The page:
Thu 16 Jul 2009
In his documentary Sicko, director Michael Moore includes a “confession” by a long-time Health Maintenance Organization (HMO) physician, who was speaking before Congress.
“My name is Linda Peeno,” she began. “I am here primarily today to make a public confession: In the Spring of 1987, as a physician, I denied a man a necessary operation that would have saved his life, and thus caused his death.
“No person and no group has held me accountable for this because, in fact, what I did was I saved a company a half a million dollars… And furthermore, this particular act secured my reputation as a good medical director, and it insured my continued advancement in the healthcare field. I went from making a few hundred dollars a week as a medical reviewer to an escalating six-figure income as a physician executive.
“In all my work, I had one primary duty, and that was to use my medical expertise for the financial benefit of the organization for which I worked. And I was told repeatedly that I was not denying care; I was simply denying payment.”
Throughout the United States, as Moore’s film reveals, such stratagems pervade health insurers’ medical decisions and are evident in the way health-insurance policies are written. Here’s one patient’s experience with Kaiser Permanente, a not-for-profit health plan insuring 8.6 million members. Its website reports revenues last year topped $40 billion.
Linda Petersen, ad manager of The West Marin Citizen, suffered 11 broken ribs, two broken vertebrae, two broken ankles, a broken leg, a broken kneecap, a broken arm, and a punctured lung when she fell asleep at the wheel June 13 and hit a utility pole in Inverness. This week she had another disastrous collision, this time with her Kaiser Permanente medical-insurance policy.
“It’s kind of insane,” she told me Thursday when I visited her at The Rafael: Assistance for Living, a convalescent hospital in San Rafael. “Having health insurance doesn’t mean you’ll be covered.”
Linda, as can be seen in the photo, still wears casts on both legs and her left arm. Her head and neck are immobilized by a steel-and-carbon “halo.” Although she remains physically helpless, Kaiser told her yesterday her hospitalization costs will not be covered after next week until she’s ready for more-advanced physical therapy.
What’s the rationale for stopping coverage? “A Kaiser representative said I was fulfilling the physical-therapy goals by being able to transfer to a wheelchair,” Linda explained. “They’re looking for all these bureaucratic excuses.”
It’s not that she can get into a wheelchair on her own, mind you. It takes a physical therapist to carefully lift her to the edge of the bed, help her balance and pivot on her right foot (which isn’t as badly broken as her left), and then seat her in the chair. Once she’s in it, all she can do is sit, which she does for an hour a day.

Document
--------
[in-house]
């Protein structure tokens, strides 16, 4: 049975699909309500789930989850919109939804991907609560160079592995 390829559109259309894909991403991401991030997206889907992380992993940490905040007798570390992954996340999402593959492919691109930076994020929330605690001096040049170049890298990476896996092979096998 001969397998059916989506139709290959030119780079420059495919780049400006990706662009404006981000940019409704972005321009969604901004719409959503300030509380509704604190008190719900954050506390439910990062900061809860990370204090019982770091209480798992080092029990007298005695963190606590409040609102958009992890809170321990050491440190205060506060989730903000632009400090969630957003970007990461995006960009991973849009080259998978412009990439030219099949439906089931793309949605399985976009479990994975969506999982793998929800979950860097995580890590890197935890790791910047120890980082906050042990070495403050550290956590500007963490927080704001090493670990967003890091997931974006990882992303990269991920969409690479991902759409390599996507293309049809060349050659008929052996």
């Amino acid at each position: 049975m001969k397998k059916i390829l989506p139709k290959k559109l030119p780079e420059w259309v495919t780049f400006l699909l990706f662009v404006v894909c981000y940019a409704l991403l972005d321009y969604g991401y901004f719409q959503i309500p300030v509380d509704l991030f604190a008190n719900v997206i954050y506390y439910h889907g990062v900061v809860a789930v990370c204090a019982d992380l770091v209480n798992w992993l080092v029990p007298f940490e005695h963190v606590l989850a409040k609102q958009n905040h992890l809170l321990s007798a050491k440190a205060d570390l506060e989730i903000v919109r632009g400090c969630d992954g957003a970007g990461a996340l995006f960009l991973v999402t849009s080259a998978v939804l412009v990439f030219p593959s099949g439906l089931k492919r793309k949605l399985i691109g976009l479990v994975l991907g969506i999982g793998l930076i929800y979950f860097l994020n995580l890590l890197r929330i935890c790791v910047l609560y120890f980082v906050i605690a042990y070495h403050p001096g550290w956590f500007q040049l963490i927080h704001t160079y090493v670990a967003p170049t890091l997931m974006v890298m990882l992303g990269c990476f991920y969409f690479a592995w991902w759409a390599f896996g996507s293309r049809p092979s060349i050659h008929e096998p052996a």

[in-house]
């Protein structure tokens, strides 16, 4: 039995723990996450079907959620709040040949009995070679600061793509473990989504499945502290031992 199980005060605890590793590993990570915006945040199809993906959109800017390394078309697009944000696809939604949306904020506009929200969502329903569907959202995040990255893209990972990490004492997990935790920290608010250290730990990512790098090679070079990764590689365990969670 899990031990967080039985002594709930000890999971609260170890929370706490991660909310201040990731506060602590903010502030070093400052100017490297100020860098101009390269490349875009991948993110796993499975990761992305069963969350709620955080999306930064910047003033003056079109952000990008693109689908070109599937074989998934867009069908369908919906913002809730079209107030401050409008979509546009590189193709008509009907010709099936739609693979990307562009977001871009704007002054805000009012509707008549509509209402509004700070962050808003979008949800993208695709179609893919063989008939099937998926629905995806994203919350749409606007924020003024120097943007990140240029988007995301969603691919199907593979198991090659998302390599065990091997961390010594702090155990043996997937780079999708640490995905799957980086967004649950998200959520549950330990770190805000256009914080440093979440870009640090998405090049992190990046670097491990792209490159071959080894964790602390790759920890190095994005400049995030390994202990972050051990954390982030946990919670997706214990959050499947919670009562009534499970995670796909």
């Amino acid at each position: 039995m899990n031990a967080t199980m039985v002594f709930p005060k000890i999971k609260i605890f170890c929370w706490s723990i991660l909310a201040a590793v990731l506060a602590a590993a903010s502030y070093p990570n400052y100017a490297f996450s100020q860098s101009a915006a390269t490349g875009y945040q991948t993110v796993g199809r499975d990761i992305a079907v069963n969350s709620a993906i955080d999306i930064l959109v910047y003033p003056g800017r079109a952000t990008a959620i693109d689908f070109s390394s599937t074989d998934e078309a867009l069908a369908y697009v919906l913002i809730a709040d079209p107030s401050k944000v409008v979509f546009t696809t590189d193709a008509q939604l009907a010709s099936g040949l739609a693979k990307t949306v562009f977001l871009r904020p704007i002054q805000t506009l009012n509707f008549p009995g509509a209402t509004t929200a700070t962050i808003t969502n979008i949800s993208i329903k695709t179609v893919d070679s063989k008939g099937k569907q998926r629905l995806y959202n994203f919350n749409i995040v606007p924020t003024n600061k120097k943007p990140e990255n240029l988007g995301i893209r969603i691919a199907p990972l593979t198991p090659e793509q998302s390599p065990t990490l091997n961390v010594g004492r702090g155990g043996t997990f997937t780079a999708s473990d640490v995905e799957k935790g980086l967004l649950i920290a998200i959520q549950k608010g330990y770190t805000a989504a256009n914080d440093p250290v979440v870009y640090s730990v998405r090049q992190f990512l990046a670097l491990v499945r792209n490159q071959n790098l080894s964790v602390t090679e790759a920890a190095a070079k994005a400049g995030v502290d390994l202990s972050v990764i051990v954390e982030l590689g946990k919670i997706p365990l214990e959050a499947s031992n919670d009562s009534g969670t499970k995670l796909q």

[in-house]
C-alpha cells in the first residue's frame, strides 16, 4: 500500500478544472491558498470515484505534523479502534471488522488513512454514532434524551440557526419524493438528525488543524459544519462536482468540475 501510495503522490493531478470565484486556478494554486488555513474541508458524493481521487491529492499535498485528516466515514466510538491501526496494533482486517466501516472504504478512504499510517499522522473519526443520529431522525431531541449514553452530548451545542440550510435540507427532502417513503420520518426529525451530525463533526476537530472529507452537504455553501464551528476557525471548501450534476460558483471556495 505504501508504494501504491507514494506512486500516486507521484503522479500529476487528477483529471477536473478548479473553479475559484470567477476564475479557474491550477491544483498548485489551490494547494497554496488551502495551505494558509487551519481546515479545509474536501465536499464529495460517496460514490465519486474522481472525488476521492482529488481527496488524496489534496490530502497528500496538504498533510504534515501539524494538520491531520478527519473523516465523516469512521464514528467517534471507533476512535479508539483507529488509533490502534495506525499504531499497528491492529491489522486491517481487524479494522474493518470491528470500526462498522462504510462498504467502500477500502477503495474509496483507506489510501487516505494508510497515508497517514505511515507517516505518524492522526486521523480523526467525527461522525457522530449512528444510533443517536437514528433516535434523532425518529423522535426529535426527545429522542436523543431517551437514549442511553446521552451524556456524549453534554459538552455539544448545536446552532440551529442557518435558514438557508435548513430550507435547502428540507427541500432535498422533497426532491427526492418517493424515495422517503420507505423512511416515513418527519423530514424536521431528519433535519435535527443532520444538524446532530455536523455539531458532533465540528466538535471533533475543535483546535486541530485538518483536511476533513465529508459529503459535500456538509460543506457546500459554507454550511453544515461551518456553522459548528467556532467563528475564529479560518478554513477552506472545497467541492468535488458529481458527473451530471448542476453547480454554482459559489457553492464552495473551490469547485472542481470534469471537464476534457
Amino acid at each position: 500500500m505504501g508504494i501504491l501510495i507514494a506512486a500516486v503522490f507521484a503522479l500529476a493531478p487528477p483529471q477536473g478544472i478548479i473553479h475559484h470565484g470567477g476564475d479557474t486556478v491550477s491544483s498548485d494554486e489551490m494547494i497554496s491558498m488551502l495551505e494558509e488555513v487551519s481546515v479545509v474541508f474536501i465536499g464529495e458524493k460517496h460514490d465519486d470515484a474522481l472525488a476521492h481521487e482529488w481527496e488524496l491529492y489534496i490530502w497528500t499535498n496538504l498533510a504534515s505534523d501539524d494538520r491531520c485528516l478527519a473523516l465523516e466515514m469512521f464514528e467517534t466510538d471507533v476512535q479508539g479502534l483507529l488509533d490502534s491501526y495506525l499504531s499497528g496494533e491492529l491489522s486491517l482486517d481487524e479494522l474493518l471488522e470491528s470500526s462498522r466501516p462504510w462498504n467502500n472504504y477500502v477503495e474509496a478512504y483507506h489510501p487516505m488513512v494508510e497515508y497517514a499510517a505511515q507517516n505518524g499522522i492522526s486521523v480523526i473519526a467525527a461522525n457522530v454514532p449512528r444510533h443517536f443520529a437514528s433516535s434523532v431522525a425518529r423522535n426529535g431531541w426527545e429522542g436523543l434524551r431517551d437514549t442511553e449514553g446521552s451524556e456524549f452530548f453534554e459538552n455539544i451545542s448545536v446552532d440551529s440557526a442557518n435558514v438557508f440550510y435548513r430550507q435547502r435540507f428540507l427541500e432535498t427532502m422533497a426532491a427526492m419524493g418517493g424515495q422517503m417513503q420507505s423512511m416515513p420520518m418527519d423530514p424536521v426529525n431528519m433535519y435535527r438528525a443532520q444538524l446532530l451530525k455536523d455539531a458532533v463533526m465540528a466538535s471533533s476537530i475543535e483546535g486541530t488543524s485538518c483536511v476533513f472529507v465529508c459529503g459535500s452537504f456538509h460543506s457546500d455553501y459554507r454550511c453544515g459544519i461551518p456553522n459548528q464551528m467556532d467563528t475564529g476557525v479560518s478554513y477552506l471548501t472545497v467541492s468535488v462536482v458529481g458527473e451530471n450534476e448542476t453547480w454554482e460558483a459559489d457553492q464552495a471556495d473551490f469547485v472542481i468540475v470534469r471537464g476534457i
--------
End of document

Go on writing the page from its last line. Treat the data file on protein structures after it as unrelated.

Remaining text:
Kaiser yesterday told Linda that next week the lower-paid staff at The Rafael will be trained so that one of them can take over from the two therapists who have been moving her.
This may be penny wise and pound foolish since moving her requires expertise; on Friday, after this posting originally went online, a skilled therapist lost his grip while moving her, and she had to catch herself by standing on her broken left leg and shattered ankle. Now she can barely move the leg, which had begun to heal.
The Rafael, Linda explained, is one of three hospitals in Marin County with which Kaiser has convalescent-care contracts. “I have no option to go anywhere else,” Linda said, and “I can’t be kicked out.” But starting a week from now, she’ll have to pay The Rafael $1,750 per week for at least the next month.
Linda with her elderly dog Sebastian who died in the crash.
“After next week,” Linda said, “Kaiser won’t cover anything until the doctor says I can put more weight on my weight-bearing extremities [e.g. the foot the physical therapist dropped her on]. It’s a matter of what the fine print says in the insurance contract.” Linda, who got her Kaiser policy through her job, noted, “You don’t sit down and read all of it.” Nor would it make any difference if you did.
“I felt shocked that they could stand there — when I’m totally helpless — and say I’m not going to be covered,” Linda remarked. “But it’s become general knowledge that’s how healthcare works in this country. It’s mind boggling to me that anyone would vote against universal healthcare.
“As a patient, you’re confronted in a very vulnerable situation. It’s horrible. I was crying this morning. They threw me into turmoil. I don’t know how long I’m going to be here. I don’t know how much it will cost.”
“But I can’t sit here and agonize over it,” she added, and — putting on a smile — began poring over today’s issue of The Citizen.